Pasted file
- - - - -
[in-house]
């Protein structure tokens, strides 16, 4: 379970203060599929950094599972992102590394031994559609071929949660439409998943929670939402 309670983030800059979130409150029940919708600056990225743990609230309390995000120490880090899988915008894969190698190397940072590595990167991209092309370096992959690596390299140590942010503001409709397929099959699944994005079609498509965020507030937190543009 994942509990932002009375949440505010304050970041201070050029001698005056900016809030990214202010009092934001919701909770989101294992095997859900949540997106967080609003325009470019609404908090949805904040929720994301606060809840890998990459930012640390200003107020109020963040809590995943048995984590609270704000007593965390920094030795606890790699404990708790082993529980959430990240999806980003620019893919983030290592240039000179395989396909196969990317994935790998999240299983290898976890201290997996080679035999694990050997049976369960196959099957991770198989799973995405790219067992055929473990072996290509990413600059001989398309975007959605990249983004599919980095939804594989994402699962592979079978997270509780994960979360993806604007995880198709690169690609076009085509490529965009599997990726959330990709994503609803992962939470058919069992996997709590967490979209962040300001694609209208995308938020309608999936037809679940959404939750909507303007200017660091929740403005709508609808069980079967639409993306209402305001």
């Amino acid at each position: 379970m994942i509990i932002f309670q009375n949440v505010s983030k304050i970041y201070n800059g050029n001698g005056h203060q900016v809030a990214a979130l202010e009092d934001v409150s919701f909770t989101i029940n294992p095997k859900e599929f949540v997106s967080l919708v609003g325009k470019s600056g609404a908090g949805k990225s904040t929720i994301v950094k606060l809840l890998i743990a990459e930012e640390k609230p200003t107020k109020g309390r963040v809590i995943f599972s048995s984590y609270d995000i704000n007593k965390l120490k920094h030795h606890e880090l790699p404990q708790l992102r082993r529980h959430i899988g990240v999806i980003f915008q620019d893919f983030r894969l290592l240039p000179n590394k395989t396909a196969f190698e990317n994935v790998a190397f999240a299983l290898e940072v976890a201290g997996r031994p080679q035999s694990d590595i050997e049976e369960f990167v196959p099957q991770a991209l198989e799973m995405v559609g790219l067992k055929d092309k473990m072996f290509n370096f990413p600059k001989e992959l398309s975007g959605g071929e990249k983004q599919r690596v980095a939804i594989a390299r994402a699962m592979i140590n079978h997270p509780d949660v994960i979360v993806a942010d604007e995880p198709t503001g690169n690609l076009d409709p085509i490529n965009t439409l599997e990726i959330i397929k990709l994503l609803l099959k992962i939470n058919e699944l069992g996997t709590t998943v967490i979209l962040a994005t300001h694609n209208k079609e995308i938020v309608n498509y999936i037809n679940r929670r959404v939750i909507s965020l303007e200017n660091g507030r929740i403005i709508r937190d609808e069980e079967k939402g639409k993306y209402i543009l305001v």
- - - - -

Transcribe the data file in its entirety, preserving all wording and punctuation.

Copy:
[in-house]
């Protein structure tokens, strides 16, 4: 379970203060599929950094599972992102590394031994559609071929949660439409998943929670939402 309670983030800059979130409150029940919708600056990225743990609230309390995000120490880090899988915008894969190698190397940072590595990167991209092309370096992959690596390299140590942010503001409709397929099959699944994005079609498509965020507030937190543009 994942509990932002009375949440505010304050970041201070050029001698005056900016809030990214202010009092934001919701909770989101294992095997859900949540997106967080609003325009470019609404908090949805904040929720994301606060809840890998990459930012640390200003107020109020963040809590995943048995984590609270704000007593965390920094030795606890790699404990708790082993529980959430990240999806980003620019893919983030290592240039000179395989396909196969990317994935790998999240299983290898976890201290997996080679035999694990050997049976369960196959099957991770198989799973995405790219067992055929473990072996290509990413600059001989398309975007959605990249983004599919980095939804594989994402699962592979079978997270509780994960979360993806604007995880198709690169690609076009085509490529965009599997990726959330990709994503609803992962939470058919069992996997709590967490979209962040300001694609209208995308938020309608999936037809679940959404939750909507303007200017660091929740403005709508609808069980079967639409993306209402305001």
């Amino acid at each position: 379970m994942i509990i932002f309670q009375n949440v505010s983030k304050i970041y201070n800059g050029n001698g005056h203060q900016v809030a990214a979130l202010e009092d934001v409150s919701f909770t989101i029940n294992p095997k859900e599929f949540v997106s967080l919708v609003g325009k470019s600056g609404a908090g949805k990225s904040t929720i994301v950094k606060l809840l890998i743990a990459e930012e640390k609230p200003t107020k109020g309390r963040v809590i995943f599972s048995s984590y609270d995000i704000n007593k965390l120490k920094h030795h606890e880090l790699p404990q708790l992102r082993r529980h959430i899988g990240v999806i980003f915008q620019d893919f983030r894969l290592l240039p000179n590394k395989t396909a196969f190698e990317n994935v790998a190397f999240a299983l290898e940072v976890a201290g997996r031994p080679q035999s694990d590595i050997e049976e369960f990167v196959p099957q991770a991209l198989e799973m995405v559609g790219l067992k055929d092309k473990m072996f290509n370096f990413p600059k001989e992959l398309s975007g959605g071929e990249k983004q599919r690596v980095a939804i594989a390299r994402a699962m592979i140590n079978h997270p509780d949660v994960i979360v993806a942010d604007e995880p198709t503001g690169n690609l076009d409709p085509i490529n965009t439409l599997e990726i959330i397929k990709l994503l609803l099959k992962i939470n058919e699944l069992g996997t709590t998943v967490i979209l962040a994005t300001h694609n209208k079609e995308i938020v309608n498509y999936i037809n679940r929670r959404v939750i909507s965020l303007e200017n660091g507030r929740i403005i709508r937190d609808e069980e079967k939402g639409k993306y209402i543009l305001v």